Aug 6, 2011
121
0
Status
Hey guys, I'm going to be a freshman in university in a couple of days. And i really could use some help!

I tried talking to my Health Profession Counselor but he didn't seem too interested in me because he thought I wasn't being serious about going into med school because I'm a undeclared major right now. I told him that next quarter i'm switching into bio and that i didn't know what i was interested in when i made my application, but he thought that im not motivated. Anyway, what changed my mind was the anatomy class i took in 12th grade after the applications were in, but he didnt listen to me, now did he :rolleyes: He then told me i should take: chem, org chem, bio, molecular bio, cell bio, microbiology, biochem, physiology, anatomy, genetics, physics, calculus and nutrition to study for the MCAT. I then told him thankyou, and left on a good note so he won't treat me like crap next time.

Now I'm coming to the people that actually have taken the test/have prepared for the test, and i really need your help, so that i can plan what classes to take my first year and second year. Please help me out guys!

So right now im taking Chem, calc, and an elective or two. I'm on the quarter system, so there are 3 quarters in a school year. I'd really appreciate it if someone could make a guideline to go by to make my classes. The last day to register for classes is really really soon, and i was counting on him to help me, but he wouldnt even tell me what order to take the classes.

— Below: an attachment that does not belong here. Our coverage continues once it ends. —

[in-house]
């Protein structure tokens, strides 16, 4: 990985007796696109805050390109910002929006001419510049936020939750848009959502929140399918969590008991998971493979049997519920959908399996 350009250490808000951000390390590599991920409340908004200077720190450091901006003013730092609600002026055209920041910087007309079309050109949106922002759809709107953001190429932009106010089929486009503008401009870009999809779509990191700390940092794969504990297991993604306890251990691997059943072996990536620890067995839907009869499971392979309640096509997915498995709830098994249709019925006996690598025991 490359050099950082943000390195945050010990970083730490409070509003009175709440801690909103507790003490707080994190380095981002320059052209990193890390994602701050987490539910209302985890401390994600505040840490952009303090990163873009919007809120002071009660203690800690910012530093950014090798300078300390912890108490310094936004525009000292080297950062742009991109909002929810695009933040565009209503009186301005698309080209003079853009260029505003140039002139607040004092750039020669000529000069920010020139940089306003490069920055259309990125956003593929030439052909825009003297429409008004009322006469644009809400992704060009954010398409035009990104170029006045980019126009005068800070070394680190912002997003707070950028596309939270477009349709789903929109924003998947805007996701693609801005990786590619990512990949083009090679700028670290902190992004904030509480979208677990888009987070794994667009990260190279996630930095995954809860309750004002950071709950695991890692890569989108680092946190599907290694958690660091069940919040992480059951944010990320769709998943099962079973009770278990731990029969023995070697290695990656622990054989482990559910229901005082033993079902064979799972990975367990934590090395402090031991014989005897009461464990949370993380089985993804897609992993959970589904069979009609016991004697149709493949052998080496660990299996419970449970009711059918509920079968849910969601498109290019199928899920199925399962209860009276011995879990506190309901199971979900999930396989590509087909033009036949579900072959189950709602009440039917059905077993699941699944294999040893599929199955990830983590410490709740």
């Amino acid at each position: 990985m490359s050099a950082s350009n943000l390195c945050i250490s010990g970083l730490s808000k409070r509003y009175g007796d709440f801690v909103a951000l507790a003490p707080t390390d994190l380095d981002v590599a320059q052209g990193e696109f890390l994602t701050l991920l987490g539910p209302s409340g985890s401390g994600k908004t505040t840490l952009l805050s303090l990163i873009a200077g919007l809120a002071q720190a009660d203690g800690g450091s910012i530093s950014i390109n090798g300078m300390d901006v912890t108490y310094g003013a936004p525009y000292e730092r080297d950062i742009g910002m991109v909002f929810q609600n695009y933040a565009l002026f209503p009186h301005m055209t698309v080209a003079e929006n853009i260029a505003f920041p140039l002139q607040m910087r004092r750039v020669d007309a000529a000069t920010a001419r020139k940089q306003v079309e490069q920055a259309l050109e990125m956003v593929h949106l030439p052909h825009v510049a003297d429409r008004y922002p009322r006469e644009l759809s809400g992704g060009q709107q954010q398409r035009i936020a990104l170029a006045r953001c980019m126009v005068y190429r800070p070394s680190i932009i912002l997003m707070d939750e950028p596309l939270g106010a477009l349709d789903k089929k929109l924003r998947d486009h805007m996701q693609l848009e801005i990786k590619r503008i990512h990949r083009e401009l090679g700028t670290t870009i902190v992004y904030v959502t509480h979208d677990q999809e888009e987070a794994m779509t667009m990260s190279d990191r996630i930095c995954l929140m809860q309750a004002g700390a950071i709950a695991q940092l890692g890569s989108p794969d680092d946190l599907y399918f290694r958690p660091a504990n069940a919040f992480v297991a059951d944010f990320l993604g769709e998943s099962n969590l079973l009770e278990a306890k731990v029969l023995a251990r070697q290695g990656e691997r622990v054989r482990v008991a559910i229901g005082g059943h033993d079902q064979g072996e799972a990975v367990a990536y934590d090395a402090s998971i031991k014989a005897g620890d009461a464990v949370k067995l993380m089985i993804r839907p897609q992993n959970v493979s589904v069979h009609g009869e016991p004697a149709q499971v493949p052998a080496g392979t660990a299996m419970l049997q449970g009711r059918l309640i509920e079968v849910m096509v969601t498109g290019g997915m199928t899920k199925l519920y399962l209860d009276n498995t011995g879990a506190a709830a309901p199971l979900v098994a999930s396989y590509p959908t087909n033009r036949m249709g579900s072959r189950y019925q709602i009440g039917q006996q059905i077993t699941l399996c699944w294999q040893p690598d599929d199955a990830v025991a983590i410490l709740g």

(I wanna knock out calc out the way first year)

I really don't know in what order to take my classes that is best for the MCAT. and im trying to take the MCAT so that i graduate undergrad in 4 years and then go to Med school. Can someone please help me (and maybe even pop in when i would take the MCAT) and give me a guide like:

Year 1
Fall
Chem
Calc

Winter
Chem
Calc
(anything else?)

Spring
Chem
Calc
(anything else?)

Year2
fall
....
winter
...
spring
..

Year 3
fall
...
winter
..
spring
.
Summer
MCAT?


I go to UC Davis if anyone has any specific help about the school.
 

mightymoose02

7+ Year Member
Apr 13, 2011
287
1
Los Angeles, CA
Status
Pre-Dental
I don't think there's any ORDER to take the classes. You just have to make sure you LEARN the material in every class you take. No cramming (short-term memory) and more mastering the material (long-term memory).

Btw, calculus isn't necessary for the MCAT but I know med schools require you to take it for some reason. MCAT math isn't that advanced since you can't use a calculator.

I took G-Bio and G-Chem together and I didn't have much hard time. (my freshman year)

But I did have a very hard time taking o-chem and physics together tho. (sophomore year) It was probably because I had no prior exposure to both subjects while I was already good at G-chem in high school. (took AP chem) I also took anatomy my senior year and high school Bio in freshman year.

Edit: Cell/Molecular Bio, Genetics, Developmental Bio and Biochem are all upper division classes so you should take them last AFTER you do well in General Bio classes or whatever they call it.

Just my opinion. Everyone's different.


Edit: I was also quarter system.
 
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salim271

Patience is tough. :/
May 21, 2011
546
2
30
Michigan
Status
Pre-Medical
I don't think there's any ORDER to take the classes. You just have to make sure you LEARN the material in every class you take. No cramming (short-term memory) and more mastering the material (long-term memory).
:thumbup: This.